IT Careers 2014

Why few want to be the CIO anymore

More than half of the respondents to our survey say they don't aspire to be a CIO. Here's why politics, pay and a lack of prestige can sink CIO aspirations.

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Stephanie Jurenka started out in IT as a systems administrator more than 10 years ago. Today, she's an IT manager with absolutely zero interest in a CIO role.

"Being a CIO doesn't offer the opportunity to do the cool stuff that IT people like so much to do. It's about meetings and budgets and politics," says Jurenka, who works at Westway Group, a bulk liquid storage company in New Orleans.

Dan Allen, an IT manager at Delta Children's Products in New York, feels the same way. With close to 20 years in the profession, he has no desire to be a CIO either.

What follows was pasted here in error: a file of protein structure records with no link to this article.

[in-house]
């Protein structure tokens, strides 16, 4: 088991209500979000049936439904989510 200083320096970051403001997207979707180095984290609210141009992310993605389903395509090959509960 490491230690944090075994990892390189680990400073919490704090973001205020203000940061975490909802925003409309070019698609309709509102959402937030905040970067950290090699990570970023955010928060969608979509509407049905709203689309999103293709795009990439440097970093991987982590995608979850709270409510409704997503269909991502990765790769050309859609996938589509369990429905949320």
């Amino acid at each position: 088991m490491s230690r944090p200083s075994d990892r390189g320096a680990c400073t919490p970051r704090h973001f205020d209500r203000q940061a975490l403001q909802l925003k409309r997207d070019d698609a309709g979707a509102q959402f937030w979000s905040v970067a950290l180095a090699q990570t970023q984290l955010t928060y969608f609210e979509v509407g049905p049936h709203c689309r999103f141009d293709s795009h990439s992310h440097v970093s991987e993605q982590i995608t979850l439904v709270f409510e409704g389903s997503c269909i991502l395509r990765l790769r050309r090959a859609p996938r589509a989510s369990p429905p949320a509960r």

"The IT management positions I pursue are almost all hands-on positions," Allen says. "Yes, you have to take advantage of the opportunities given to you, but I continue to work on my [technical] certifications because I want to be in an engineering position. The CIO role doesn't appeal to me. I discovered over the years that I prefer to be hands-on."

Jurenka and Allen aren't alone. In a Computerworld survey of 489 IT professionals conducted in August and September, 55% of the respondents said they don't aspire to a CIO post. In fact, only 32% of them said that they have set their caps for IT's top job. Politics, relatively low pay and a lack of prestige all register as deterrents.

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